Back in Week 12, Russell Wilson and the Seahawks traveled to Philadelphia and defeated a wounded Eagles team 17-9, improving their record to 9-2 on the season.
Fast forwarding to this upcoming Sunday, despite dealing with a litany of injuries themselves, the Seahawks will again be in the City of Brotherly Love favored to advance to the divisional round. As of this posting, they were a 1.5-point favorite, which is understandable given their 7-1 road record this season.
“Traveling has been something that we’ve really taken great pride in this year and we’ve done it really well,” coach Pete Carroll said on Monday. “We don’t have any hesitation going on the road. I don’t know how everybody else does, we play about as well as you can on the road.”
As Carroll noted, the Seahawks have been at their best playing away from Seattle this year. While the team uncharacteristically went a pedestrian 4-4 at CenturyLink Field this year, they finished 7-1 on the road, including picking up wins in Pittsburgh, San Francisco, and Philadelphia.
But despite what odd makers believe and the success of Carroll’s team playing in hostile environments, winning on the road is far more difficult in the playoffs than the regular season, especially when considering Seattle’s poor record in rematches over the past two seasons.
This season, the Seahawks lost all three of their final NFC West games against the Rams, Cardinals, and 49ers, dropping each of those games in the past four weeks to stumble into the playoffs with a 11-5 record. They weren’t much better in that regard last year, losing their second matchups against the Rams and 49ers.
Most importantly, Seattle also lost a rematch in Dallas during the wild card round in January, going one-and-done in the playoffs for the first time under Carroll. Adding that loss to the equation, the Seahawks have gone 1-6 in rematch games over the past two years, with the lone win coming against the Cardinals last December.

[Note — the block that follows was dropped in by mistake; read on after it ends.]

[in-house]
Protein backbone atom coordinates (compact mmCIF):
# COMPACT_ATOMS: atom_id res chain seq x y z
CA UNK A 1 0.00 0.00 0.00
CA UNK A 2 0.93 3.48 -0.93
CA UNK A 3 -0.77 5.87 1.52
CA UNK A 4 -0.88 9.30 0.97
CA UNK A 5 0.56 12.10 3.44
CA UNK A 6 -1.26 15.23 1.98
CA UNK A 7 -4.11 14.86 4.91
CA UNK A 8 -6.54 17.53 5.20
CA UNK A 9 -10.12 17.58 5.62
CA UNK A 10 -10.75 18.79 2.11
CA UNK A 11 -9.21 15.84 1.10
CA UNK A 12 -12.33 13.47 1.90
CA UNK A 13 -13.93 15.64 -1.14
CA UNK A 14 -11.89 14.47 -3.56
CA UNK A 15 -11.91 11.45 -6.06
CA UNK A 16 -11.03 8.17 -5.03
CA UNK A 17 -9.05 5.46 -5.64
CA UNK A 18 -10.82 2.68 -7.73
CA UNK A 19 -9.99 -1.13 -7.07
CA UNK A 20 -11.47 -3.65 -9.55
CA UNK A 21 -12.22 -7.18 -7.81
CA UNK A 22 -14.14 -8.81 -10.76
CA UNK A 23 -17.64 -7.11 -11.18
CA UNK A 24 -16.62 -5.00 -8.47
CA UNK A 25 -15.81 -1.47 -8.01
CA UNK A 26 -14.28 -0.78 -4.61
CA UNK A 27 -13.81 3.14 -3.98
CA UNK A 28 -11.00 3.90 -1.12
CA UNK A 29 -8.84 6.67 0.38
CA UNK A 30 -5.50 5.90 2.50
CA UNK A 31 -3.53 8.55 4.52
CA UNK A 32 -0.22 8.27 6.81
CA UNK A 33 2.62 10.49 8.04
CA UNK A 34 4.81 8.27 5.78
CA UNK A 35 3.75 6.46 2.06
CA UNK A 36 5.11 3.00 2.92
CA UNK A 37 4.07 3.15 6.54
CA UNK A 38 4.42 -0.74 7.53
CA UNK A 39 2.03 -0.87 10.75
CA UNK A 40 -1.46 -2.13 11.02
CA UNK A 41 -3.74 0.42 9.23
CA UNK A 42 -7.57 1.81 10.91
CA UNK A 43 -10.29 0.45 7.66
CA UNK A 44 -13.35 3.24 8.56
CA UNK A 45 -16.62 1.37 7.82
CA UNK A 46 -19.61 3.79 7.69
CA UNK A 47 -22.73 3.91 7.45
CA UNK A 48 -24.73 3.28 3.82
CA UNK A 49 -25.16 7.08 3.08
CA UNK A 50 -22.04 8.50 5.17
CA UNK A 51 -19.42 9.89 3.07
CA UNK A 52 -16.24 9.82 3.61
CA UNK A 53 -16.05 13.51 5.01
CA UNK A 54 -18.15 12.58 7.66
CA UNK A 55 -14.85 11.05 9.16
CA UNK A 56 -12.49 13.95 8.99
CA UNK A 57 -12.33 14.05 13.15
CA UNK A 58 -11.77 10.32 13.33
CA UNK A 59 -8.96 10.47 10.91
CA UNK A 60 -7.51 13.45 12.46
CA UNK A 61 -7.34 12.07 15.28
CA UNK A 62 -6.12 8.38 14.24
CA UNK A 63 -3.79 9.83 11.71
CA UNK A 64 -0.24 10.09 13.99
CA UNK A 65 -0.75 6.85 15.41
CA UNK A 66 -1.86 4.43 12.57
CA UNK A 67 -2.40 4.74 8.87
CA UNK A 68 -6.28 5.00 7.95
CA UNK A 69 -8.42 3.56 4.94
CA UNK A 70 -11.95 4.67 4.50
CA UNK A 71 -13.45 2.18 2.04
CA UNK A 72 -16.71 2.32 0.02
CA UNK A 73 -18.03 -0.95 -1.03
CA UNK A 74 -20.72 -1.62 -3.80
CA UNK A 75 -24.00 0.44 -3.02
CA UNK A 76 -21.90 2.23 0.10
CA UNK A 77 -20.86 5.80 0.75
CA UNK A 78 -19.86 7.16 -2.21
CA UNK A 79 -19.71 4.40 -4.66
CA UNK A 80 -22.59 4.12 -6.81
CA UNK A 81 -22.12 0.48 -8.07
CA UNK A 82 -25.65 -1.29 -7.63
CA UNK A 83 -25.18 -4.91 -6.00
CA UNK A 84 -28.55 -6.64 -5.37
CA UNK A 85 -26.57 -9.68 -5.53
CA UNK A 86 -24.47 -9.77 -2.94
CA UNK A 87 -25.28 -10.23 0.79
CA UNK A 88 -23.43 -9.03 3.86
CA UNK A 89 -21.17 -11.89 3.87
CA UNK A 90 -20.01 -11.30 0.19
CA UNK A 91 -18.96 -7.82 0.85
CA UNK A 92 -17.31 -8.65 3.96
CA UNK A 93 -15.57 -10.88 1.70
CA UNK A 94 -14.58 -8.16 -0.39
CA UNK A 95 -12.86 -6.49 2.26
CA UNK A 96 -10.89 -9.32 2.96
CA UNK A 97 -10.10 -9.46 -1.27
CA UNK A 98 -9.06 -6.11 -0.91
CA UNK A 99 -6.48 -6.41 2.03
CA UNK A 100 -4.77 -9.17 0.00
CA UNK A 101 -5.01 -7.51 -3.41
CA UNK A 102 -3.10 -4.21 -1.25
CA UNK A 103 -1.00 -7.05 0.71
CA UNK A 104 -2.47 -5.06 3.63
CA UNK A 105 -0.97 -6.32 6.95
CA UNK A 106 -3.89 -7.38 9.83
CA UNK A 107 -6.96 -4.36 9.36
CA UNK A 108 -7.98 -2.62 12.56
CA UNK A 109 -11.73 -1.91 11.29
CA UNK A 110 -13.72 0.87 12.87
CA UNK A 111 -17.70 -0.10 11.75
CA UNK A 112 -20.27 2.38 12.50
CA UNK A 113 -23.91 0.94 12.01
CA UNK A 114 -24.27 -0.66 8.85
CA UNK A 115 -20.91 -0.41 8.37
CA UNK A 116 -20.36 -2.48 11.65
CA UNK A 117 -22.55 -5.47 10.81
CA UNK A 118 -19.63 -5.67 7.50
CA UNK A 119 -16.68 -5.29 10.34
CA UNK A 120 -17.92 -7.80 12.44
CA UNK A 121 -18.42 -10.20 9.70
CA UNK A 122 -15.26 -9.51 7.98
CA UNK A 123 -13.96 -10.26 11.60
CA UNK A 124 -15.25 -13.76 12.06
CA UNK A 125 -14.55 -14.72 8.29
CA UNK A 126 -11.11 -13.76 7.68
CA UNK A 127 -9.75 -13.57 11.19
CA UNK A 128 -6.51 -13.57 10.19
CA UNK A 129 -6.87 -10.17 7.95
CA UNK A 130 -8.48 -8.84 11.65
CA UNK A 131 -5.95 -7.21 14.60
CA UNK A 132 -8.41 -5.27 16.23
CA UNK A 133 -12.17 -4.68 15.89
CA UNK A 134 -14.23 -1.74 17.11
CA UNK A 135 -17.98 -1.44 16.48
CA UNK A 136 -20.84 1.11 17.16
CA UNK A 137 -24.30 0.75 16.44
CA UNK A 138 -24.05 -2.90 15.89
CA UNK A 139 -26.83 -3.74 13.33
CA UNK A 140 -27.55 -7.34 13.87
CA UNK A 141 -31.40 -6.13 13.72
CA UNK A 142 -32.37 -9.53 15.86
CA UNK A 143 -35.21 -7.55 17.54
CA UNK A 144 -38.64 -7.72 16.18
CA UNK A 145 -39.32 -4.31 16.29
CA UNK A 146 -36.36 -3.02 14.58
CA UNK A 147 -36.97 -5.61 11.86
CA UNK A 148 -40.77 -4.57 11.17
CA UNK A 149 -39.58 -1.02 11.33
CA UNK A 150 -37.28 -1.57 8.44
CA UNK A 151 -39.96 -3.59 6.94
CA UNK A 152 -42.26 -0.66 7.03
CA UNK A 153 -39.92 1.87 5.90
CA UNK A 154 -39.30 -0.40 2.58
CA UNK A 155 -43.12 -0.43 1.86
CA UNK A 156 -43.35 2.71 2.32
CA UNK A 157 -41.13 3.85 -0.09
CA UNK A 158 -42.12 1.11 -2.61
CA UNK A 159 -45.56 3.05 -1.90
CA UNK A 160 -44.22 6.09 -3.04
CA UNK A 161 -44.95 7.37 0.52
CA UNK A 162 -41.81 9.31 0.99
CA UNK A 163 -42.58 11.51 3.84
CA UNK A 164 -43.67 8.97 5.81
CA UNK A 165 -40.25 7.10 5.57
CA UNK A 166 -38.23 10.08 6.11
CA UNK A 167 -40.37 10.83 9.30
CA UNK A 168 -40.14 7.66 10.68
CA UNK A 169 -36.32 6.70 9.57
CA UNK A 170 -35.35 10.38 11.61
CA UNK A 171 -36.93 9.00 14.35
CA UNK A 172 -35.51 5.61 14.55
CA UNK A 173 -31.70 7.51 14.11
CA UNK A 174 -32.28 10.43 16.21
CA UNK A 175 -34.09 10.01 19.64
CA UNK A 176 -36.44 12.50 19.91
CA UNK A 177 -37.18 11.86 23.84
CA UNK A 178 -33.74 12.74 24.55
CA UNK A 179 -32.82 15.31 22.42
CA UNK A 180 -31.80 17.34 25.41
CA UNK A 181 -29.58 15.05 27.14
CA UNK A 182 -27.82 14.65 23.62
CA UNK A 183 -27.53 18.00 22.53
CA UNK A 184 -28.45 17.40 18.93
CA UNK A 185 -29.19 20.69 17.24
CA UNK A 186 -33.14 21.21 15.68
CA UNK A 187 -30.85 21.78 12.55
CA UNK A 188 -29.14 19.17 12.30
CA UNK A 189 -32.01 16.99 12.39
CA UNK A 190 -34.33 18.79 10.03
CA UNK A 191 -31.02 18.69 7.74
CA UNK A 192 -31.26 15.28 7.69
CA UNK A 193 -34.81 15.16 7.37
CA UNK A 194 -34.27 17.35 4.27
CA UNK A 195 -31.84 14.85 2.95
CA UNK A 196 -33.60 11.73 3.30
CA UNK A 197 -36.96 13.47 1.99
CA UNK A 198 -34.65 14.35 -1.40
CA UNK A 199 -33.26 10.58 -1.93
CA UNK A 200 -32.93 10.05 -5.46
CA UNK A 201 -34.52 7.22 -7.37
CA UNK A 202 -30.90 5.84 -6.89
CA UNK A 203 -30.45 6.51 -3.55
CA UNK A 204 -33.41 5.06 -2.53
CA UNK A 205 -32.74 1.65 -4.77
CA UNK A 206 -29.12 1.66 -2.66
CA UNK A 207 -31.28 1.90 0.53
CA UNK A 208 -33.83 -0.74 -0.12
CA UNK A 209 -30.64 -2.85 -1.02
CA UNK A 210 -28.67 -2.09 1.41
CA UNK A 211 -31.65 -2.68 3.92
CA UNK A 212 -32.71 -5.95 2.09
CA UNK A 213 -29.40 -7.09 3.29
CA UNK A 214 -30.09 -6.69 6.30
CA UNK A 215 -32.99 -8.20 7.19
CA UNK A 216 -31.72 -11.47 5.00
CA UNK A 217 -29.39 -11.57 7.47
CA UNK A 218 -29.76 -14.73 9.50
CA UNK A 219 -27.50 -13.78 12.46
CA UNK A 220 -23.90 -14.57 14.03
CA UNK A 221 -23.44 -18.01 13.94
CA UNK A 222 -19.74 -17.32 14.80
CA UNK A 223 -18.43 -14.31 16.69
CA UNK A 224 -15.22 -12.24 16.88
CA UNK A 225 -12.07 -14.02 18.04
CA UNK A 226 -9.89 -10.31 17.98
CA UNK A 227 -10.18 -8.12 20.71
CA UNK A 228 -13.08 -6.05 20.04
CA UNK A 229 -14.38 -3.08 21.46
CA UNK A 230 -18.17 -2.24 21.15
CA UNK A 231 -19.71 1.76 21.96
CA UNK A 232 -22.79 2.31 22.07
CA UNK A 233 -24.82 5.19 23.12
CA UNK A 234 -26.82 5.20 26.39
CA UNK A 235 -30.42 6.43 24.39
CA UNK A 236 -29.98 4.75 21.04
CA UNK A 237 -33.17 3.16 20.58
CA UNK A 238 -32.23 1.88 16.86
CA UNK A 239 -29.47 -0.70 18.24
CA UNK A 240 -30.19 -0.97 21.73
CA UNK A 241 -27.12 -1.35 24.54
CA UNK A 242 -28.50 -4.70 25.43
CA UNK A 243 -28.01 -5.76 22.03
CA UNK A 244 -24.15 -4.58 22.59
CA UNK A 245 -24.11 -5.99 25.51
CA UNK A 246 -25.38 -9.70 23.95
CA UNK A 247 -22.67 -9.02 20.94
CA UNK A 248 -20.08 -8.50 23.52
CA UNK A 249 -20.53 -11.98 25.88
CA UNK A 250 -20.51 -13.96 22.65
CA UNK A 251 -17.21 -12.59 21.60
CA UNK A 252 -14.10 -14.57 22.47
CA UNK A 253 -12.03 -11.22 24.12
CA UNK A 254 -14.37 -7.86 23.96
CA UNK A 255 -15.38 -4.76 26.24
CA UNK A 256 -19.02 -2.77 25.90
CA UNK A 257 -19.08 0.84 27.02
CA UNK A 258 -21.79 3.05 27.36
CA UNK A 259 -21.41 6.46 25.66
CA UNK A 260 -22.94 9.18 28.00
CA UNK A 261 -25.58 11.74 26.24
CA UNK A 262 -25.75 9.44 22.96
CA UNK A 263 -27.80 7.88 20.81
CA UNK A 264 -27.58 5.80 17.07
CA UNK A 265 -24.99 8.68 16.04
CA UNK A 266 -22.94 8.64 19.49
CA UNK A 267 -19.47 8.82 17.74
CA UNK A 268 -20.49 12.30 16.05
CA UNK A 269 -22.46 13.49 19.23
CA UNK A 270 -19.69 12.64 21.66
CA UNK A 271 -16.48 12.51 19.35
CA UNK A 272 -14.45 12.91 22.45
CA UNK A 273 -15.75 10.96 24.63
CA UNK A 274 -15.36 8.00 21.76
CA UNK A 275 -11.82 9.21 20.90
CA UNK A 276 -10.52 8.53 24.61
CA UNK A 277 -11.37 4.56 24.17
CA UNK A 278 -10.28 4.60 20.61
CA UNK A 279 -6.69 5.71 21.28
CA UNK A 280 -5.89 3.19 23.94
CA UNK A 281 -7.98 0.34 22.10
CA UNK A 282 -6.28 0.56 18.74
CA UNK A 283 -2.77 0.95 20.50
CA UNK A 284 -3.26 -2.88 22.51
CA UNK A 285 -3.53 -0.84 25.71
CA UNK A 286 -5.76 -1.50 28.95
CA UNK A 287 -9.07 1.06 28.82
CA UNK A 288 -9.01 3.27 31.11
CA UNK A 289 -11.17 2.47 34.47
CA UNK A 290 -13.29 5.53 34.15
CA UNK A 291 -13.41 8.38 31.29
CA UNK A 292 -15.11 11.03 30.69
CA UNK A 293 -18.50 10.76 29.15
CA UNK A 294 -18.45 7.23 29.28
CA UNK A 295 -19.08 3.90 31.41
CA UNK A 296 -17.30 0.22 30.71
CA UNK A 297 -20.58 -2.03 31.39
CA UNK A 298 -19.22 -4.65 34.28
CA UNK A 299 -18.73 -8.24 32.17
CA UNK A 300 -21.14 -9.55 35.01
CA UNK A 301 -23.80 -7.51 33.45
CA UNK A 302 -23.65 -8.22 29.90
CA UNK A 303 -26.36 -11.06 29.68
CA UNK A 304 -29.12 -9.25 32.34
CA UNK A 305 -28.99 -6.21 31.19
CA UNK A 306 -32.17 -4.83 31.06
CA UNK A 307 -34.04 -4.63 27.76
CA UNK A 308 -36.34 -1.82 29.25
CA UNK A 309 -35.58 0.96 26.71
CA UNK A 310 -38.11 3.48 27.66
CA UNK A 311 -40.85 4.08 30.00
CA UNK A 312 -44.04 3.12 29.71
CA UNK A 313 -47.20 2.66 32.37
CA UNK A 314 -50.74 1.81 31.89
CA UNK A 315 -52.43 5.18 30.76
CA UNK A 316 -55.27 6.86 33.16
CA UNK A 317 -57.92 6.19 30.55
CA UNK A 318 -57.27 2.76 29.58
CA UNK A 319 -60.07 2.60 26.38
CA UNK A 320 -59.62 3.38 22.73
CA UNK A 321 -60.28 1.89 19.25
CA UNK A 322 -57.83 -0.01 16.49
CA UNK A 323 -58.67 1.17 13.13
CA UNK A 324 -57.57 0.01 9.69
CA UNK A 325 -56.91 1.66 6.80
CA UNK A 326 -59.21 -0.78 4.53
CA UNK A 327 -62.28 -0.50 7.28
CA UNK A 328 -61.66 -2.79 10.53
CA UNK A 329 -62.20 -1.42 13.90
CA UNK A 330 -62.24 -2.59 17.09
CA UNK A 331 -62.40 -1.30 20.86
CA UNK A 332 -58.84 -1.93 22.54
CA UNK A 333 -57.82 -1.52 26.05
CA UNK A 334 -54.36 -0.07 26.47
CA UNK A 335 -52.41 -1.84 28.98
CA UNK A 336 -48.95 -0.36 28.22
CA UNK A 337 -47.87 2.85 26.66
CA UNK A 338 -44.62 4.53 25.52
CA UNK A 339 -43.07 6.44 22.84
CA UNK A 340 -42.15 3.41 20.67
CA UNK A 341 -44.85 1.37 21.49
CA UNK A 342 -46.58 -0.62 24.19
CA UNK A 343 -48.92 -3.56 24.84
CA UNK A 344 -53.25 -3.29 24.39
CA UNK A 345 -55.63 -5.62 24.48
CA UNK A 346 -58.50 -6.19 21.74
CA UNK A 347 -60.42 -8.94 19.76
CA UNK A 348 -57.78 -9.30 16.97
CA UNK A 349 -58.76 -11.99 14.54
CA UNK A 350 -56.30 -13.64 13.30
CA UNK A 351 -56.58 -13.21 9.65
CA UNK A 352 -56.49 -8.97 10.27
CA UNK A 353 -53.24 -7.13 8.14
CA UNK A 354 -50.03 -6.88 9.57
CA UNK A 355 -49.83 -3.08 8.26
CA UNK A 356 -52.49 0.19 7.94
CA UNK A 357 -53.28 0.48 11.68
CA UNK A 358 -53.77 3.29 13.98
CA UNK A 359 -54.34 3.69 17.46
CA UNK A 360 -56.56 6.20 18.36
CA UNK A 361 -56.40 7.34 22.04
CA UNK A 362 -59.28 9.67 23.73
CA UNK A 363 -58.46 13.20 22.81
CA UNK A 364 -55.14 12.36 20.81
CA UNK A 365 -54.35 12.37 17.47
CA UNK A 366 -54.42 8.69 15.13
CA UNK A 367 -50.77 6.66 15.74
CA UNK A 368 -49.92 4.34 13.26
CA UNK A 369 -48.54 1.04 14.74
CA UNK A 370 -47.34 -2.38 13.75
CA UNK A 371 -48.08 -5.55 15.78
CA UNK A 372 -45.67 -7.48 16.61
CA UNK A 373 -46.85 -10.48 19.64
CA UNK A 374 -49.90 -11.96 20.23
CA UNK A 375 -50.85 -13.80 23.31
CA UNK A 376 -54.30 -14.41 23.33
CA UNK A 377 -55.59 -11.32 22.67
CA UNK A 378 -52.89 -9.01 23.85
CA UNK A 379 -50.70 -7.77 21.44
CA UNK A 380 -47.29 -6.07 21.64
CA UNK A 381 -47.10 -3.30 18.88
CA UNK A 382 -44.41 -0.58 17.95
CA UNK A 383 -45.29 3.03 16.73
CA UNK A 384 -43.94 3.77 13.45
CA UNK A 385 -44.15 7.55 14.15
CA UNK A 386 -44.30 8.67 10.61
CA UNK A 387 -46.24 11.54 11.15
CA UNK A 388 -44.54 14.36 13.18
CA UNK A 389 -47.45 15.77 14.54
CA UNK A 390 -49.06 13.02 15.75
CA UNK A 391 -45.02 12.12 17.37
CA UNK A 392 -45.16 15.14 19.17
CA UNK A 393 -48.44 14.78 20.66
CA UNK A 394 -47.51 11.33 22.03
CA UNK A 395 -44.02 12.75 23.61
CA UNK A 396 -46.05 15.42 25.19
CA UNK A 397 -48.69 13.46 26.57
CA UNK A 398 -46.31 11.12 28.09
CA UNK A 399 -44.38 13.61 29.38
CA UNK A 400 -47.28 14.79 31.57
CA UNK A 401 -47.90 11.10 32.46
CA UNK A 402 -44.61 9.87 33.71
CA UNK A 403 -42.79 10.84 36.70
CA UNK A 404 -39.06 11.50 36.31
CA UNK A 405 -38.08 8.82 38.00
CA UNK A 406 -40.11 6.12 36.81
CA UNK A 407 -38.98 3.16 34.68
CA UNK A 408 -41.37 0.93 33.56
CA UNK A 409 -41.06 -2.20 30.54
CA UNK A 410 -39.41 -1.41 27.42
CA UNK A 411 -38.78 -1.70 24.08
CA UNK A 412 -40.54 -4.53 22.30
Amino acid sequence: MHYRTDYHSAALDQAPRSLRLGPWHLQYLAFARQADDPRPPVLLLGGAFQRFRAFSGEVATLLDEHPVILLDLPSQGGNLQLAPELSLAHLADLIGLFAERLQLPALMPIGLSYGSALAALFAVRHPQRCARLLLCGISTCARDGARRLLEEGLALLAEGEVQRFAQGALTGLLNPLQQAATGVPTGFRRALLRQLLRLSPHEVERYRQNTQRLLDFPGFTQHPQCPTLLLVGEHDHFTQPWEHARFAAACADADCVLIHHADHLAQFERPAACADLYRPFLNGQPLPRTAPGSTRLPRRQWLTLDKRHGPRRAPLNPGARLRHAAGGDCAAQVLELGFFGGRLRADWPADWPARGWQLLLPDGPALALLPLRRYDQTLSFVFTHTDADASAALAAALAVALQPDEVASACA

What explains this dismal record facing an opponent a second time in the same season?
While it could be a coincidence, these struggles coincide with the arrival of offensive coordinator Brian Schottenheimer and defensive coordinator Ken Norton Jr., who were hired before the 2018 season. It is certainly possible other teams could be doing a better job game planning for the second matchup.
It could also boil down simply to the fact that in the ever-competitive NFL, beating the same team twice is challenging and it’s even tougher against familiar divisional foes. Looking back at earlier years in the Carroll era, the Seahawks have had their issues with the Cardinals and Rams later in the season and also lost playoff rematches to the Panthers and Falcons in 2015 and 2016 respectively.
Comparatively speaking, this year’s Eagles squad is far more banged up than the Cowboys were at this time a year ago. Dallas still had Dak Prescott under center with Ezekiel Elliott in the backfield and Amari Cooper at receiver behind a talented offensive line. Defensively, the Cowboys were close to full strength as well.
Meanwhile, with star receivers Alshon Jeffrey and Desean Jackson on injured reserve, Carson Wentz has been completing the bulk of his passes to undrafted players such as Greg Ward and Deontay Burnett. He’s also been taking snaps behind an offensive line missing right tackle Lane Johnson and things only look worse now that Pro Bowl guard Brandon Brooks has been ruled out for the year.
Yet, with injuries ravaging the roster, Philadelphia enters the playoffs hot with three straight victories to capture an NFC East title and looks to be playing with improved confidence on both sides of the ball.
If there’s one advantage the Seahawks could have entering this rematch, it’s that they already won at Lincoln Financial Field. Last year, they beat the Cowboys at home in the regular season. In 2016, they also beat the Falcons at home. Both of those rematches in the playoffs came on the road in unfamiliar territory.
“It does help,” Carroll said when asked about playing in Philadelphia earlier this year. “It certainly does help just because we’ll be comfortable the setting and the environment and all of that. The weather will have its play on this thing as well. It was a nasty day when we played. Probably more than anything.”
Unless the No. 6 seed Vikings somehow upset the Saints and reach the NFC Championship game, the Seahawks won’t be playing at home again this season, so they’ll need to continue being road warriors to make a deep postseason run. At the same time, they’ll also have to overcome their issues winning rematches, as they’ve played every NFC playoff team except the Packers.
Starting in Philadelphia, Carroll is confident his team will be able to get the job done in both aspects and anxiously awaits to see how far Seattle can go this postseason.
“Hopefully, that will end up being in our favor as we go after it because there’s a chance we might have to be on the road as far as we go. We’ll see. If that happens, we’ll be ready.”